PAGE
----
Despite several trips, have still not got used to the wonder of driving to Europe! Explored the 13th century Gothic Reims Cathedral today, where Joan of Arc crowned the Dauphin. I think I can never get enough of cathedrals, especially Gothic cathedrals. Noble architecture, and the Rose and stained glass windows, dusty and dark from the outside, full of light and magic from the inside (like the Christian faith!).
Reims, the traditional coronation Cathedral of the Kings of France, is massive–like a forest of noble columns. The stained glass windows were breathtaking. All that love and artistry lavished on tiny figures, 100s of feet above ground, barely discernible by the naked eye. Art for its own sake & for the sake of God. The cold stone cathedral was a monument to humankind’s love for God–& the inspiration that provides!
Spent today in Dijon. Lovely Gothic Burgundian cathedral of Notre Dame, and a renaissance Cathedral of Saint Michel within a stone’s throw of each other. An architecturally dense walking city, beautiful and magical old buildings, lots of eye candy (as well as the gingerbread they are famous for, as well as….you guessed it!
The 13th century Cathedral of Notre Dame was packed with French people of every generation and class, queueing up in various stations for Easter confession. Sweet faced people praying quietly in every church we visited… There is much that is sweet and powerful about Catholicism, and I marvel at its staying power, even in modern Western societies. Now onto Provence and sun (nous esperons!).
Stopped in at the 11th century Romanesque church of St. Apollinaire in Valence on the way to dinner in Avignon, facing the River Rhone, and the Palais des Papes, floodlit, glittering & reflected in the river. Canard and agneau. A bit of a battle of wills here in Provence, between me persistently wanting to try out my French, & the French preferring to speak English!!
We spent yesterday in the medieval walled city of Avignon, wandering around its narrow cobbled streets. Saw a pretty Botticelli, in the otherwise mediocre Petit Palais des Papes. Also enjoyed the Romanesque Notre Dame Cathedral. A French pope relocated to Avignon in the 14th century, followed by 9 popes, not all of them approved by the rest of the Catholic church, which at one time had 3 popes!
Avignon, was a truly beautiful city, something magical about it, much like old Dijon. We are now in Arles, planning to wander on the Van Gogh trail. Many of the flower-beds, buildings, views look (or have been restored to) look as they did when he painted them. I love Provence, so far. Beautiful bright sunny weather, blue skies, neither hot nor chilly. Am in no hurry to return!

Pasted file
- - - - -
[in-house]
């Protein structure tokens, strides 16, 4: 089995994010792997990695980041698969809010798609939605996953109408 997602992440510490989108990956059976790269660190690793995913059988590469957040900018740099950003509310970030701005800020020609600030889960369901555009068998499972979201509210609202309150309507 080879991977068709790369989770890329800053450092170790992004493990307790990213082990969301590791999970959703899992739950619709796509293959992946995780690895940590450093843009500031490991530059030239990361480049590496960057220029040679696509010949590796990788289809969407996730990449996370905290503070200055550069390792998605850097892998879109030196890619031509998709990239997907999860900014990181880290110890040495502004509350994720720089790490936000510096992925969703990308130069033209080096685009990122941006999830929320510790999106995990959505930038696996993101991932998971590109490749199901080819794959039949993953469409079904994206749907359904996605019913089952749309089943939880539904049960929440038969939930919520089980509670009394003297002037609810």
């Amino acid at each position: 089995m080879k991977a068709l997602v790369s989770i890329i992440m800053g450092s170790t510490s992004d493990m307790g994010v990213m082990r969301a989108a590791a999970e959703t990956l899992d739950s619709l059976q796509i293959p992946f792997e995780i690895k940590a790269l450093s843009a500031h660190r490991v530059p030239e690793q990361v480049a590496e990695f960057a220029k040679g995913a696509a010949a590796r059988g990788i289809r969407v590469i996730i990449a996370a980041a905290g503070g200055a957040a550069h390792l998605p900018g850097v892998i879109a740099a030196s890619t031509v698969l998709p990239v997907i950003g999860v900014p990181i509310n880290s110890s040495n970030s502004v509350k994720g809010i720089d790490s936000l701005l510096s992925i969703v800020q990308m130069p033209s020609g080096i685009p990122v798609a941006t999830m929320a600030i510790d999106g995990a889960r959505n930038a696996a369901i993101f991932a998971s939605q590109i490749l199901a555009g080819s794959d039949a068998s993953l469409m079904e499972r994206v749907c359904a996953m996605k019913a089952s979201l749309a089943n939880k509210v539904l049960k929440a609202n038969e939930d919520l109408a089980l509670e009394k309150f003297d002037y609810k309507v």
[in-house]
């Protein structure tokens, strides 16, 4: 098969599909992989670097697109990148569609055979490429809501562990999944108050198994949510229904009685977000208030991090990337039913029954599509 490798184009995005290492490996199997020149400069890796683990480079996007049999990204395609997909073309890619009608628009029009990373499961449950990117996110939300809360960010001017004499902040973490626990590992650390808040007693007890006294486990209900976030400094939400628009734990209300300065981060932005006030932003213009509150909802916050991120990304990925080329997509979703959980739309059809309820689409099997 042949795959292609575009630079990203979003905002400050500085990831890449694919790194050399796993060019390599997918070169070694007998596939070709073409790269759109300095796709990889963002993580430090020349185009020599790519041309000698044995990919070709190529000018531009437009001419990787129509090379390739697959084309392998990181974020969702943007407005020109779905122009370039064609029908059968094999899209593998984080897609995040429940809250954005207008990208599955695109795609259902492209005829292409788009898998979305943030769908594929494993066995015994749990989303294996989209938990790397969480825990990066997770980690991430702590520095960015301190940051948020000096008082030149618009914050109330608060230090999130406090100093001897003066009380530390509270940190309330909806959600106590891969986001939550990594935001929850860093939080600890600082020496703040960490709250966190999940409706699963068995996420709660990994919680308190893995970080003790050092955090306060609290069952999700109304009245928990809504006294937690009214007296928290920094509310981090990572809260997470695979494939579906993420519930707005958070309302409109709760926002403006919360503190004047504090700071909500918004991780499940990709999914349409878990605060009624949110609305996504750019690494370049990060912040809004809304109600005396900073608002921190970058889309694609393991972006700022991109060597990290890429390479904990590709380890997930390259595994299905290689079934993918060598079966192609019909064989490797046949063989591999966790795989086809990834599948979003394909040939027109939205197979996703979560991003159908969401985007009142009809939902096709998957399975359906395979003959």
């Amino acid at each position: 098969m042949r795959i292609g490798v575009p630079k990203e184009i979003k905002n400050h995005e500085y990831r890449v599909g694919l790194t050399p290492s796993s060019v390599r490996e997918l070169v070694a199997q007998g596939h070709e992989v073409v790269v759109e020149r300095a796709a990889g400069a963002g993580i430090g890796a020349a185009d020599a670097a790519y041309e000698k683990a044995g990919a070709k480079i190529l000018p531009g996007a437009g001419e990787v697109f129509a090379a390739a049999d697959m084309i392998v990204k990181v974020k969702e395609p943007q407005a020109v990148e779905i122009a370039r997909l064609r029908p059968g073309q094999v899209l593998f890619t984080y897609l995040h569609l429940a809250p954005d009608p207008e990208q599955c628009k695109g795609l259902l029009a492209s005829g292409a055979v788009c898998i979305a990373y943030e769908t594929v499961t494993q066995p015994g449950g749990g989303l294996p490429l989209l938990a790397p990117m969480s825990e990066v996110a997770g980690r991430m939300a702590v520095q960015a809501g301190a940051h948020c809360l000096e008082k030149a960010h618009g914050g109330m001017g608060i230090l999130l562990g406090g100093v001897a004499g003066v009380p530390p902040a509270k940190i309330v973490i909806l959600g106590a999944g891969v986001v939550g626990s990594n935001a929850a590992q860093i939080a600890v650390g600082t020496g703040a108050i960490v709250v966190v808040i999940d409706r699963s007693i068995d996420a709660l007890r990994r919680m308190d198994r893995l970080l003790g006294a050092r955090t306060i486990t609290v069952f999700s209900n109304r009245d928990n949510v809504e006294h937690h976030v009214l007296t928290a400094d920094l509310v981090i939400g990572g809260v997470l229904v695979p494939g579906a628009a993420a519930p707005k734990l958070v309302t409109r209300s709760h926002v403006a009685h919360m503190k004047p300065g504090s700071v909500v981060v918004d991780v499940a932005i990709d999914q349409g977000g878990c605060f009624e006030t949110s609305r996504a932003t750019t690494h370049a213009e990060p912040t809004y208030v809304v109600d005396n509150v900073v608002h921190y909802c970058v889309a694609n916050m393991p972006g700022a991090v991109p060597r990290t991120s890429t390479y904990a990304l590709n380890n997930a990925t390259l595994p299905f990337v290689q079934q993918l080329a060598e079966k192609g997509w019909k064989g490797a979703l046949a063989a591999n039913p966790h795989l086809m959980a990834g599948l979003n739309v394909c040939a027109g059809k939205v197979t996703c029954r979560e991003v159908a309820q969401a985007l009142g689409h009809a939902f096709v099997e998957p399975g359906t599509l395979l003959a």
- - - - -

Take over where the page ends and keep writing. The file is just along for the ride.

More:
Yesterday’s highlight was definitely the Camargue, a watery world of sea and lagoons. We saw whole flocks (flamboyances) of flamingoes feeding, suddenly starting into the air with a graceful symmetry of orange and black wings. Wow, never seen flamingoes in the wild before. Also saw herds of wild white horses, lovely, and herds of their indigenous wild bulls. A lovely unique place.
We saw some bull racing in Arles, and were amused at the very macho spectacle of the matadors and picadors with their smart hats, on their white horses herding the bulls around, followed by crowds of children. Irene was so excited to see the Camargue, since she had memorized a French poem about it, and that world of sea, water, lagoons, flamingoes, white horses and bulls was more or less as she had imagined it!
In St Tropez today. Lovely, lovely fresh bread, pastries and treats from Maitre Julien, Artisan Boulanger. Headed for the beach now, yay! Happy Easter, everyone!
Walked by the beach at St. Tropez. Lovely clear water. Gathered lots of pretty beach glass, for the mosaic stepping stones we like making. Some sort of street fair, enjoyed kebab crepes (yes, really!) Now on our way along the Riviera to Fondation Maeght in Saint Paul de Vence, an amazing art museum. Rented a huge comfy camper van this time, so am able to do some writing now and again. Yay!
Still in Provence. Walked up the narrow claustrophobic medieval walled hillside town of St Paul de Vence yesterd
ay. Full of shops and tourists. Required an effort of imagination to see it as it must have been in medieval heyday, bustling and over-crowded with noisy people, in bright clothes. Watched old Frenchmen in bright cardigans play boules with savage concentration. Could have been in a Pagnol movie set!!
Loved Les Collettes on Cagner-Sur-mer on the Riviera, Renoir’s home, now a museum. V. moving photographs of Renoir, his hands crippled with rheumatoid arthritis, still painting with brushes tied onto them. He painted till the day he died at 78, much like Monet, a faithful practitioner of the religion of art. The gardens were gorgeous, gnarled olive trees, an abundance of wild flowers. Lovely clear sunny day.
Yesterday: best day of this holiday (Irene rated it a 9.5 on 10 of all holidays ever.) We drove to the Gorges du Verdon in Provence, pure Marcel Pagnol country. It reminded us of the Pagnol films we watched 20 years ago, and again last year. The Gorges were dizzying drops, like the Grand Canyon, with the river and lake impossibly thin ribbons far below. Fantastic rock formations carved by the river. Quiet sunny day.